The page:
THE FOREIGN SERVICE JOURNAL
D-Day. While on a mission later in June
1944, Mr. Chapman’s Spitfire was hit by
ground fire. He had to eject, and was taken
Following the Allied victory, the
captors fled and Mr. Chapman and his
comrades traveled to the concentration
camp at Bergen-Belsen to help. What he
saw there haunted him for the rest of his
life. He would always remain aware of the
human capacity for evil, his family recalls.
Mr. Chapman was awarded the French
Legion of Honor for his service in World
War II. Returning to Princeton, he com-
pleted his economics degree in 1948.
After some wandering, in 1950 he
joined the U.S. Foreign Service, where
he especially enjoyed the human rela-
tions, the travel and the opportunity to
be involved with complex international
His first posting was to Casablanca,
followed by a tour in Beirut, and then one
in Tehran as assistant to the U.S. ambassa-
dor. At the time, he owned a Jaguar, which
he enjoyed driving from Tehran to Beirut.
His next posting, in 1957, was to Saigon.
Back in the United States in 1959,
following some months in Vientiane, Mr.
Chapman married Anita Ioas, whom he
had met at a lunch party when they both
lived in Saigon. The couple bought a town-
house in Georgetown, where they raised
their three children: Catherine, Hillary
and Jennifer. The young family moved to
different posts in Western Europe—
Luxembourg, Paris and Brussels.
Mr. Chapman spent more than two
decades working on the VietnamWar and
its many complexities, both in Washing-
ton, D.C., in the Bureau of Political-Mili-
tary Affairs and in the field. He was chargé
d’affaires in Laos in 1974, when the Ameri-
can effort in Southeast Asia was collaps-
ing. At great personal risk, Mr. Chapman
kept the American embassy open and
helped manage the crisis when members
of the communist Pathet Lao attempted to
seize control of U.S. buildings.
Mr. Chapman capped his more than
30-year diplomatic career serving in Paris,
his home, with his great friend from youth,
Ambassador Arthur Hartman. There,
Mr. Chapman relished the cultural and
intellectual excitement of the city and
especially being near his brother, Tony,
and sister-in-law, Joan.
Those were the days of the Iranian
revolution and the Tehran hostage crisis
in which Embassy Paris was very involved.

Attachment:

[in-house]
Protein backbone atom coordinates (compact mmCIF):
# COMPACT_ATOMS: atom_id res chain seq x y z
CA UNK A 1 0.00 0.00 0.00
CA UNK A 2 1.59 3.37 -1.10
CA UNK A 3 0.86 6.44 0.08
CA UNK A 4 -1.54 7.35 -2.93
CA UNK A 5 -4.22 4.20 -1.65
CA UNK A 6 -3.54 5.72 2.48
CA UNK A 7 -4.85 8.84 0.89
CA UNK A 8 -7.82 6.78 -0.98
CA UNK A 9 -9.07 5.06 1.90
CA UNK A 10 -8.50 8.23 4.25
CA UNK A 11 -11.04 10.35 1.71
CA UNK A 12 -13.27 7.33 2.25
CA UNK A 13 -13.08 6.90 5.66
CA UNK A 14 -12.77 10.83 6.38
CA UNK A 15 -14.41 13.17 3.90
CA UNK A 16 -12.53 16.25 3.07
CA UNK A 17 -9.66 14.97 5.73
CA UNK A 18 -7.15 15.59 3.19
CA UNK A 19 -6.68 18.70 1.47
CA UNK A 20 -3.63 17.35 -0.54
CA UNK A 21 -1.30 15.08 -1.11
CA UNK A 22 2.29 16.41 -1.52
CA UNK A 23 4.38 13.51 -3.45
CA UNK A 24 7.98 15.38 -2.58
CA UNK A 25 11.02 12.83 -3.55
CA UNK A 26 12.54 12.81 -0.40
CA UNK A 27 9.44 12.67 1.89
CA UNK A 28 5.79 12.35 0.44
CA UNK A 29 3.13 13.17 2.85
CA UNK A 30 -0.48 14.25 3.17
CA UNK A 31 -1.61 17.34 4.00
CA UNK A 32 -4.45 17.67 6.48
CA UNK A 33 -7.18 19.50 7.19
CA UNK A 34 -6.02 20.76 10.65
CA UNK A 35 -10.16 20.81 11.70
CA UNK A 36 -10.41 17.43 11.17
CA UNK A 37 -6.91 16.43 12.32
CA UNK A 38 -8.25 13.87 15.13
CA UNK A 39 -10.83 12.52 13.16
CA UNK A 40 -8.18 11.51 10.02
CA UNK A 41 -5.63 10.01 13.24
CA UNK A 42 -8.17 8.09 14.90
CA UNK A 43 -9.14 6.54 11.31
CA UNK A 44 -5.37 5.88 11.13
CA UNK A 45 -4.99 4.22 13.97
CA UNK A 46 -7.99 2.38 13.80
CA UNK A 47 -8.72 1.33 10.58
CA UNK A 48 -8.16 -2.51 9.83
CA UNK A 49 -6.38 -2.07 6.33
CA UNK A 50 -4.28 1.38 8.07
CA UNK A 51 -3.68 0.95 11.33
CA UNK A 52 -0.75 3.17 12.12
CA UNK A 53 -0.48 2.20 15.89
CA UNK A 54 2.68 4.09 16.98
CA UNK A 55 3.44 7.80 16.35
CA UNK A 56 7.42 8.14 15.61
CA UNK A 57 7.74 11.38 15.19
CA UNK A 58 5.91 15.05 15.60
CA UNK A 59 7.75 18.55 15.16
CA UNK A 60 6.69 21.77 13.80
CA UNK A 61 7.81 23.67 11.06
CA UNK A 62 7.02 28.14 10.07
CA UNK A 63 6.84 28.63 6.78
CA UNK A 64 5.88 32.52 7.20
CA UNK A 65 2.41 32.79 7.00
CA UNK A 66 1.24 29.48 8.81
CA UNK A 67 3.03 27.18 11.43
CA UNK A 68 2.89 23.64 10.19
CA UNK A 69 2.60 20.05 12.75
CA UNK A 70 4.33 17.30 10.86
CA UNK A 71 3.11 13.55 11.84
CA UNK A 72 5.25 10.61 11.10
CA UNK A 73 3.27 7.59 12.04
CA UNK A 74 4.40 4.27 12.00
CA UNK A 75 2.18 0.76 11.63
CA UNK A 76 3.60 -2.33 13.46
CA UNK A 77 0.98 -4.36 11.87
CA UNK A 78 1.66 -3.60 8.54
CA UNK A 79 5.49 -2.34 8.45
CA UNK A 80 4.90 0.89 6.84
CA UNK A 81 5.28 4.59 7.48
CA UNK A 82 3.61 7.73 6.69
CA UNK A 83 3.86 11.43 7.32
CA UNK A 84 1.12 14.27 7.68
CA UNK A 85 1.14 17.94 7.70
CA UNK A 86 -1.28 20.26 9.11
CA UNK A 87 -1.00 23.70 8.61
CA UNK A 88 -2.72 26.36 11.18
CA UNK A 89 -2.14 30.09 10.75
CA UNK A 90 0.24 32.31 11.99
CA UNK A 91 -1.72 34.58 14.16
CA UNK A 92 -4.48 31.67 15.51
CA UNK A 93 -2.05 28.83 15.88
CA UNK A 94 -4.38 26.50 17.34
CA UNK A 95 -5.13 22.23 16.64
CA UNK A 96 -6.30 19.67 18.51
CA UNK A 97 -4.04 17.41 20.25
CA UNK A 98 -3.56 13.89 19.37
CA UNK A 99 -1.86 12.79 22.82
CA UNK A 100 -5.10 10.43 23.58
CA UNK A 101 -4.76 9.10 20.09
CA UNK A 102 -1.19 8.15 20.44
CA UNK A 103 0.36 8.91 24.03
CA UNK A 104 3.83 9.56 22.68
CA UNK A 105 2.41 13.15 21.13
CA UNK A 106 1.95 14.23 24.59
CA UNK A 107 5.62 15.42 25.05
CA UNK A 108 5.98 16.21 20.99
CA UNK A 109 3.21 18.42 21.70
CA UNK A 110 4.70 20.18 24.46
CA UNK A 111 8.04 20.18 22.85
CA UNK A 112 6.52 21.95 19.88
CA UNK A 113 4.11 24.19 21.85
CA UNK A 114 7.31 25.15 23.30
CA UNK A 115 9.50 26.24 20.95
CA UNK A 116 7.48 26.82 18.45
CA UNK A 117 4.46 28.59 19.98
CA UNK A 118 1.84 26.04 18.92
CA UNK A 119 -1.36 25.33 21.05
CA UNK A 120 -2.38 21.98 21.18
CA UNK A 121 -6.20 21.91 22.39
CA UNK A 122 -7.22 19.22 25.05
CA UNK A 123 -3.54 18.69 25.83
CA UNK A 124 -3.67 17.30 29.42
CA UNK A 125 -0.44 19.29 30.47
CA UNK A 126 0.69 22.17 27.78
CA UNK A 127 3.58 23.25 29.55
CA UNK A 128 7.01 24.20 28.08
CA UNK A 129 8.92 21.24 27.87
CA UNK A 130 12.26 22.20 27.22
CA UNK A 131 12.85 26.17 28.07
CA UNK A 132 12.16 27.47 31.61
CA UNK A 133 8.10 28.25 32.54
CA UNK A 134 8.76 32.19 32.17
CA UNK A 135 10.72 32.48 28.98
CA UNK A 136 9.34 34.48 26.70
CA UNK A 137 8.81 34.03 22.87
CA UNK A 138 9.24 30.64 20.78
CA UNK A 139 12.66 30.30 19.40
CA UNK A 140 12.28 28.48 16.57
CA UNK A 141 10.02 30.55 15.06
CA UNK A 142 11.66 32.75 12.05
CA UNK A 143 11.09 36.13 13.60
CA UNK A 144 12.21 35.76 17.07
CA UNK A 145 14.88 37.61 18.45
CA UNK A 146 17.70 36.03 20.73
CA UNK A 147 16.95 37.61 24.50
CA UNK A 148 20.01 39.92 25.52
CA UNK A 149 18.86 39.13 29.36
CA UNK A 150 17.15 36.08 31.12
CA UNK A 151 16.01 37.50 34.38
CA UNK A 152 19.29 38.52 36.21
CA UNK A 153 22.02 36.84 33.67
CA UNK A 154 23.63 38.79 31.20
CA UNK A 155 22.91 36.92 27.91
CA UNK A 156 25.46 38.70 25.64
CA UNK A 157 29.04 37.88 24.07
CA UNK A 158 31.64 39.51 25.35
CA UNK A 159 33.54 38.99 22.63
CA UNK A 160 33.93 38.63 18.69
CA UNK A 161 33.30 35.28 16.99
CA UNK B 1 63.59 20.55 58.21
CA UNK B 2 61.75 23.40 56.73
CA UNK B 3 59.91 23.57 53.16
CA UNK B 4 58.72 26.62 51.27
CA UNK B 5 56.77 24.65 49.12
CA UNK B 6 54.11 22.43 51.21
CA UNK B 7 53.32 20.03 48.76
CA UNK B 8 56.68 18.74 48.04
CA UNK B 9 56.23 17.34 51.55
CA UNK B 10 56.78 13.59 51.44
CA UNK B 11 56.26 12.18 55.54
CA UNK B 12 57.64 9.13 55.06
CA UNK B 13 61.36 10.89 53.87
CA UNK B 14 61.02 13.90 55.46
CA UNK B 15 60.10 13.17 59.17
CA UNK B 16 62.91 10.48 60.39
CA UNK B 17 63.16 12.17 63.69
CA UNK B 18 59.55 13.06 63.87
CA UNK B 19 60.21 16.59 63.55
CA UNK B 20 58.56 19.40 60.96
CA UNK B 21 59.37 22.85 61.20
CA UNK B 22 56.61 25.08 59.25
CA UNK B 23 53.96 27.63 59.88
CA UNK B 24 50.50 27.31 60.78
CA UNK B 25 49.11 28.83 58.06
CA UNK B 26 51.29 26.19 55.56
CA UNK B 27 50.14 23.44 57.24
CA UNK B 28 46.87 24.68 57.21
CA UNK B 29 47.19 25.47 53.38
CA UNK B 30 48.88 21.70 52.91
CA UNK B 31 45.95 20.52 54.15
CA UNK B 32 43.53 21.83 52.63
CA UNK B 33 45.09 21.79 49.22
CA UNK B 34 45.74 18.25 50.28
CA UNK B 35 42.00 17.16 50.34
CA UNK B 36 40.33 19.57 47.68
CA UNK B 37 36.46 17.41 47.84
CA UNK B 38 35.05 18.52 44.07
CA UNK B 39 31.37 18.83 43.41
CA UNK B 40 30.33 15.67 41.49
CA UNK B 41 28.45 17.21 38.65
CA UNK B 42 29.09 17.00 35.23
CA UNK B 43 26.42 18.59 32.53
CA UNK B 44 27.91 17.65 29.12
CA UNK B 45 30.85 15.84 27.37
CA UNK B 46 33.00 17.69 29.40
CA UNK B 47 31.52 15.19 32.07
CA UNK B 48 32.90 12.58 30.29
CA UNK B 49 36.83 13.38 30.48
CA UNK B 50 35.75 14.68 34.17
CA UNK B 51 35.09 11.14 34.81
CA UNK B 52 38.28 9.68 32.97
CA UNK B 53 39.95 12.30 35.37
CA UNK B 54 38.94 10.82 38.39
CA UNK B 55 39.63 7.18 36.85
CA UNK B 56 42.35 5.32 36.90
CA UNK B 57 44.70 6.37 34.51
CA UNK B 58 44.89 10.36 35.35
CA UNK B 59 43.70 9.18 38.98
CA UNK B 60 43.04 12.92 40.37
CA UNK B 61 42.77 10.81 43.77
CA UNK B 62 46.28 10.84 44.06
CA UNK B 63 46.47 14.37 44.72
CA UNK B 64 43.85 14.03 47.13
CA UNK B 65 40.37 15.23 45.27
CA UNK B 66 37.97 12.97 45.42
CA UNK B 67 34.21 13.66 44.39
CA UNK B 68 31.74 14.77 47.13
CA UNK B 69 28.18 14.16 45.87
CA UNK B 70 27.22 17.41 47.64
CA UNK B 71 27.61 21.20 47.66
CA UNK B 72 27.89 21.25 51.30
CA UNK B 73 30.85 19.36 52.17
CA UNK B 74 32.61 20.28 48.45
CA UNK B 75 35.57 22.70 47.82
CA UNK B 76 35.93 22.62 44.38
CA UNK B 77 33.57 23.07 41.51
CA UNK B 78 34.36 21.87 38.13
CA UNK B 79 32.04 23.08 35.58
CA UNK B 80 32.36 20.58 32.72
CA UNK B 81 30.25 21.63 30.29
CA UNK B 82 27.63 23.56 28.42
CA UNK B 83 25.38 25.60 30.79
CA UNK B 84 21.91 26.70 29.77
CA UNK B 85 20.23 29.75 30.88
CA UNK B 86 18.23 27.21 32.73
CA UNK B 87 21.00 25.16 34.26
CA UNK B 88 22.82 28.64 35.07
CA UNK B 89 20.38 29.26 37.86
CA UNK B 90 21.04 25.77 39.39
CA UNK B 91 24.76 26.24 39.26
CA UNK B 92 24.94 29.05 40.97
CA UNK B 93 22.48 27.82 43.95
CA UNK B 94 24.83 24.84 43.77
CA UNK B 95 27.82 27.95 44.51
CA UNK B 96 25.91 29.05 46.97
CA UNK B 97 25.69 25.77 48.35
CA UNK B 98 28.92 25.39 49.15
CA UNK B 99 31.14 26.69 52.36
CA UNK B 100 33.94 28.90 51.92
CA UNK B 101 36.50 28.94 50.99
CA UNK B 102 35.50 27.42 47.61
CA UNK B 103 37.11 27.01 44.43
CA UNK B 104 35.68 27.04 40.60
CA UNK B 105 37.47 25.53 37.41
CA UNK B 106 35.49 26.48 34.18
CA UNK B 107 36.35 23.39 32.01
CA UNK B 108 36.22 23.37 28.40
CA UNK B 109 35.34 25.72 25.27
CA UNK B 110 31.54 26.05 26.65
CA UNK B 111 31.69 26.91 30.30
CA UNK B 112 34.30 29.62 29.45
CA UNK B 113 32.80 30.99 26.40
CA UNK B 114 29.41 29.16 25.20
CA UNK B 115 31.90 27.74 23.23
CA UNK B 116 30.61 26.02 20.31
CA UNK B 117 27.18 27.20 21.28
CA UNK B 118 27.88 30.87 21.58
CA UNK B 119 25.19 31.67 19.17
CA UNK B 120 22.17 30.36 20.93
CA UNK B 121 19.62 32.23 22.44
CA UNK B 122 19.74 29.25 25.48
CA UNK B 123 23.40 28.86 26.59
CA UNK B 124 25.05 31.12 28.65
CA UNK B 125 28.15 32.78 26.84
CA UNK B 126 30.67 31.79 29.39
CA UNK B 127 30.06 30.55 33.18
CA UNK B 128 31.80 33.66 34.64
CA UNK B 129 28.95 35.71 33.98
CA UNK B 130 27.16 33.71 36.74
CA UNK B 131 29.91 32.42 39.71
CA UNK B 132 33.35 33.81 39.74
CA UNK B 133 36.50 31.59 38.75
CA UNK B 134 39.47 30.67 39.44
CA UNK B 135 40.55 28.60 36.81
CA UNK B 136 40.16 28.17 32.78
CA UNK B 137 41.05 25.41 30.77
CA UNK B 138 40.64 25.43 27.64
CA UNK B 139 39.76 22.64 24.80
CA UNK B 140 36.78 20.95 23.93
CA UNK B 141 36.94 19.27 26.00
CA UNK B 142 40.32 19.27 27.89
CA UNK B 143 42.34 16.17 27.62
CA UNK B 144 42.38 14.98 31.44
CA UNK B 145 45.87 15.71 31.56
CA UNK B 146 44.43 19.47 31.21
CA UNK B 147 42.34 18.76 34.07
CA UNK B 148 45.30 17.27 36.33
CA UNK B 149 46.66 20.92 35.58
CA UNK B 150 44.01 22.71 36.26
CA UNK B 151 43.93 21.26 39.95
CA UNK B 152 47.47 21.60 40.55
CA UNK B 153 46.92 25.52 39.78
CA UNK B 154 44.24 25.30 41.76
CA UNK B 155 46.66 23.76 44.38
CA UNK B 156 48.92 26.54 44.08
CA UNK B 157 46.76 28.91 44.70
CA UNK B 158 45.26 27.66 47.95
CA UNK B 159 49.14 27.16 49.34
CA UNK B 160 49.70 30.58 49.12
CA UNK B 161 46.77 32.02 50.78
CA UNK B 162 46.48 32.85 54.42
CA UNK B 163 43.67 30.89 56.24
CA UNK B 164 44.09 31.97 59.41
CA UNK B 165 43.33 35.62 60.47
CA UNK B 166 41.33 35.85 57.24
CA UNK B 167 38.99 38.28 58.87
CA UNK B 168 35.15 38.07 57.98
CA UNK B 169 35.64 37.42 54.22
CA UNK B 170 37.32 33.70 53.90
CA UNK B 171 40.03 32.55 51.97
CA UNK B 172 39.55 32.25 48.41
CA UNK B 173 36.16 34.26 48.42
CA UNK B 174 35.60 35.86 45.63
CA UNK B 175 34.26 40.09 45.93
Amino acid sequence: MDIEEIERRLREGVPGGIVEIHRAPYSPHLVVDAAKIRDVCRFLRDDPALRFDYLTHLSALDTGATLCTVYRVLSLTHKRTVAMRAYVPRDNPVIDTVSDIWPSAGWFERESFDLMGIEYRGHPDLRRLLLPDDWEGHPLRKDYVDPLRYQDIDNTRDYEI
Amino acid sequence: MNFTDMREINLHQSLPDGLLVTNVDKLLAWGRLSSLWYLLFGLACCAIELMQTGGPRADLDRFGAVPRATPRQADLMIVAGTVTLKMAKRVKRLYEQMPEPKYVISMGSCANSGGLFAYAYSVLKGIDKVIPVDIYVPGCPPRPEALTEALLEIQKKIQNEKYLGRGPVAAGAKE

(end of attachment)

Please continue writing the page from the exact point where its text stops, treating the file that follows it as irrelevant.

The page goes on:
Mr. Chapman is remembered, among
many other things, for assisting perse-
cuted Baha’is from Iran.
There, in 1981, Mr. Chapman survived
an assassination attempt by a Lebanese
revolutionary group. At the time, he was
living in the chargé d’affaires’ residence,
which had a subterranean garage where
he was to get in and out of his car. Not
wanting to trouble the chauffeur to
maneuver the car in the small garage,
however, Mr. Chapman had the driver
wait in front of the house.
One morning, as he walked the 10 feet
to the car, a young man approached and
began shooting. Mr. Chapman ducked
behind the car and was chased around it.
Soon the gun was empty, and the gunman
ran away and disappeared.
After he retired from the Foreign
Service in 1983, Mr. Chapman was asked
to serve on special missions to Cyprus
and Bosnia. He later led the Washington
chapter of the Friends of Vieilles Maisons
Françaises, a French-American historical
Art was among Mr. Chapman’s great
loves. He bought paintings by the Polish
artist Fangor and the American artist,
Mark Tobey, whom his wife, Anita, had
known in her youth in California. He also
enjoyed poetry and Italian Opera.
At the time of his brother Tony’s death,
Mr. Chapman began a descent into
dementia that stretched over 14 years.
Family members recall that he met the
many painful moments of physical and
mental decline with the same courage
with which he had lived.
Survivors include his wife of 56 years,
the former Anita Ioas of Washington, D.C.;
two daughters, Catherine Chapman-Wong
of London, Ontario, and Jennifer Chap-
man of Washington, D.C.; his son, Hillary
Chapman, also of Washington, D.C.; and
Thomas Lynn Chittick,
74, a retired
Foreign Service officer, died on Nov. 22,
2016, in Plano, Texas.
Mr. Chittick was born on March 7,
1942, the son of Robert and Lucille Chit-
tick. Raised in Lafayette, Ind., he grew up
on a farmwith his younger sister, Ginger.
Though he learned to drive a tractor quite
well, he took greater pride in his academic
Mr. Chittick graduated from Purdue
University with a B.A. in social studies
education and was commissioned as a
second lieutenant in the U.S. Army. He
served in the army for eight years, includ-
ing two tours in Vietnam and, later, an
assignment in Berlin.
There he met the love of his life, Gabri-
ele Calliebe. The couple married after
only a few short months of courtship, and
proceeded to build a life together over the
next 48 years, trekking the globe with the
Foreign Service for much of it.
Shortly after the birth of his son, Béla, in
1975, Mr. Chittick joined the Foreign Ser-
vice with the Department of State, where
he served for the next 20 years. He resigned
from active duty with the U.S. Army at that
time and joined the Army Reserves.
Mr. Chittick’s first post was Mexico
City (1976-1978). The family headed back